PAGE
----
The beta launch of the Centers for Medicare and Medicaid Services’ (CMS) Quality Rating System (QRS) will begin early 2015 in preparation for a full rollout in January 2016. Although reporting is required for beta testing in 2015, the QHP’s quality ratings are not publicly available until 2016. As such, there are quite a few steps health plans must take in order to prepare for the rollout, which are outlined in detail below.
QRS will inform consumer selection of Qualified Health Plans (QHPs) offered through a Health Insurance Marketplace, facilitate regulatory oversight of QHPs, and provide actionable information to QHPs for performance improvement.
Any QHP issuer offering family and/or adult-only coverage of any category though the marketplaces that offered coverage during the previous benefit year and meets the minimum enrollment criteria (greater than 500 enrollees).
From January 2015 to June 2015, QHPs will calculate QRS measures and have data validated. In June, QHPs will submit QRS Clinical Measure Scores to CMS via the National Committee for Quality Assurance (NCQA). During the summer, CMS will calculate QHP’s QRS scores, providing those scores in the fall of 2015.
There are *43 QRS measures. Thirty are clinical measures that encompass clinical effectiveness, prevention, access and efficiency. Thirteen are QHP enrollee survey measures. The measures are organized into eight domains: clinical effectiveness, patient safety, care coordination, prevention, access, doctor and care, efficiency and affordability, and plan services. The domains are grouped into three summary indicators that are used to produce a global rating: clinical quality management, member experience, and plan efficiency and management.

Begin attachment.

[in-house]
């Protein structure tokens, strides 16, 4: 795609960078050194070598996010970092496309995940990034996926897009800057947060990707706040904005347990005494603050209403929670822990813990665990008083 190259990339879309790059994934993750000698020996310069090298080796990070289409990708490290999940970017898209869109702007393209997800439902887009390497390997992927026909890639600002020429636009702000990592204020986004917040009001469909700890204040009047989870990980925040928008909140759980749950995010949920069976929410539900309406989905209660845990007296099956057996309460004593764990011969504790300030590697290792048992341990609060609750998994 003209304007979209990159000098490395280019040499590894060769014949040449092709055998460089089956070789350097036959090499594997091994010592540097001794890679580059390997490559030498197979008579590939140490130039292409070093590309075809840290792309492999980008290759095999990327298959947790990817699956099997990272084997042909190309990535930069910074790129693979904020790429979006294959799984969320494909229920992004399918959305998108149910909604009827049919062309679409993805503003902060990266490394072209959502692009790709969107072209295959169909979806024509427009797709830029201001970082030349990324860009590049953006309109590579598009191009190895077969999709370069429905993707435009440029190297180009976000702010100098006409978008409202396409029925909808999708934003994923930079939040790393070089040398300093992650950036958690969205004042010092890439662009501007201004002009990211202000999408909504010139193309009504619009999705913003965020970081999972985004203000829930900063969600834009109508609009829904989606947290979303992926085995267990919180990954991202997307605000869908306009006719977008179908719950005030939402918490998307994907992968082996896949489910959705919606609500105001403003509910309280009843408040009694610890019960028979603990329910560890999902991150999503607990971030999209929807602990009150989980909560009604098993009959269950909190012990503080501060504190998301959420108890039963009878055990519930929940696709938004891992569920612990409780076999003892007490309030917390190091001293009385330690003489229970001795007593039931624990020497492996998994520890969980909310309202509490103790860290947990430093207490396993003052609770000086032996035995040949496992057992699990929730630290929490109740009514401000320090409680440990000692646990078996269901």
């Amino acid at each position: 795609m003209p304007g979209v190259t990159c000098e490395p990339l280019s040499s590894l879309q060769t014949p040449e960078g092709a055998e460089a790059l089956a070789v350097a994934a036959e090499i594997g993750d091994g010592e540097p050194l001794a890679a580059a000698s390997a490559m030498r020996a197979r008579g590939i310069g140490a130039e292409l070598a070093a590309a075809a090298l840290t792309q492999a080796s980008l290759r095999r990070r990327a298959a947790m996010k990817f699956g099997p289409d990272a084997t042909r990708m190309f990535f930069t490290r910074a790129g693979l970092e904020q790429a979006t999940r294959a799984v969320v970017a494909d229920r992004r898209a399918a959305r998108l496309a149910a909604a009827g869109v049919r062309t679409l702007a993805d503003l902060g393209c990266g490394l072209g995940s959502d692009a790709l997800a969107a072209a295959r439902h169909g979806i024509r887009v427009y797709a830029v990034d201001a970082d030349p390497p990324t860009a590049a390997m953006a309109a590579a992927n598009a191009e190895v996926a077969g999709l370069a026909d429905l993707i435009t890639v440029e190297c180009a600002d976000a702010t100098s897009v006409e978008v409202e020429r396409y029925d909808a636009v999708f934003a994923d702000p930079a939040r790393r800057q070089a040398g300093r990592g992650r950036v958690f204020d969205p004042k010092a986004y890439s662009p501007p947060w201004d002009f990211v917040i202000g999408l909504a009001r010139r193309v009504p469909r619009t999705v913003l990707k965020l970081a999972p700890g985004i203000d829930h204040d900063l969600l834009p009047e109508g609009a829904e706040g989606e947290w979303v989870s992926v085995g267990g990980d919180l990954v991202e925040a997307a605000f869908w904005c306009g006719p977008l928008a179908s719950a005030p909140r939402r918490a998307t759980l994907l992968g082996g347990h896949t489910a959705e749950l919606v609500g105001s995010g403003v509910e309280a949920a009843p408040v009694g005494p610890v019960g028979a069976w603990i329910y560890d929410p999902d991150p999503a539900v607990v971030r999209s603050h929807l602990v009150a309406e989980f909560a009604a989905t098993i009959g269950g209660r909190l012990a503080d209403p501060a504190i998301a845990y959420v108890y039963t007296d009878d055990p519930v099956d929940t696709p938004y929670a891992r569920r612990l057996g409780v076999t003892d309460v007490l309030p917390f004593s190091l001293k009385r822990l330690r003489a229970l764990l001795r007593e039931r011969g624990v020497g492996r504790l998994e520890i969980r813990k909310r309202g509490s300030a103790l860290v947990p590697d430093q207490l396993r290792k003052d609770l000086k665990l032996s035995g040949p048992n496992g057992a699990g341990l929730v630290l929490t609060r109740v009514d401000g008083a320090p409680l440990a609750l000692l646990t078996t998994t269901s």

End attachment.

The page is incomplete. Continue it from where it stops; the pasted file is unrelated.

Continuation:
Improving CMS QRS scores not only results in better clinical and quality outcomes, utilization and financial performance, it also offers health plans the opportunity to differentiate from competitors to achieve a superior value-proposition among other comparable health plans participating in the Health Insurance Marketplace.
Having someone in your organization who can champion this effort during the beta stage in preparation for the 2016 launch is a key first step. This person will need to form a cross-functional team with respect to the following:
- What specific CMS deadlines will we need to meet between now and Jan. 1, 2016?
- What accreditation and state-based marketplace requirements, if any, do we need to be aware of?
- Which portions of this project will be performed in-house and which will be outsourced?
- Who will be our data validator?
- Who will be our survey vendor?
- What data-governance tools might we need to use as we prepare to submit our measures?
- What role will member engagement and provider engagement play in our scores?
- What role will predictive analytics play in our scores?
Although Health Insurance Marketplaces are not required to publicly display the beta-quality-rating information on their website, CMS says it will be releasing display guidelines in time for required public display in the fall of 2016. Clearly, health plans that begin preparations during the beta launch period will be better prepared to take full advantage of scoring opportunities during the final rollout.
* 29 of the 43 measures are required for reporting during the 2015 beta test.
The remaining 15 measures require at least two years of coverage data in order to report, and CMS intends to require these measures as part of the 2016 QRS measure set. CMS will publish a final 2016 QRS measure set after the 2015 beta test. Also, some state-based marketplaces or accreditation bodies may have additional reporting requirements.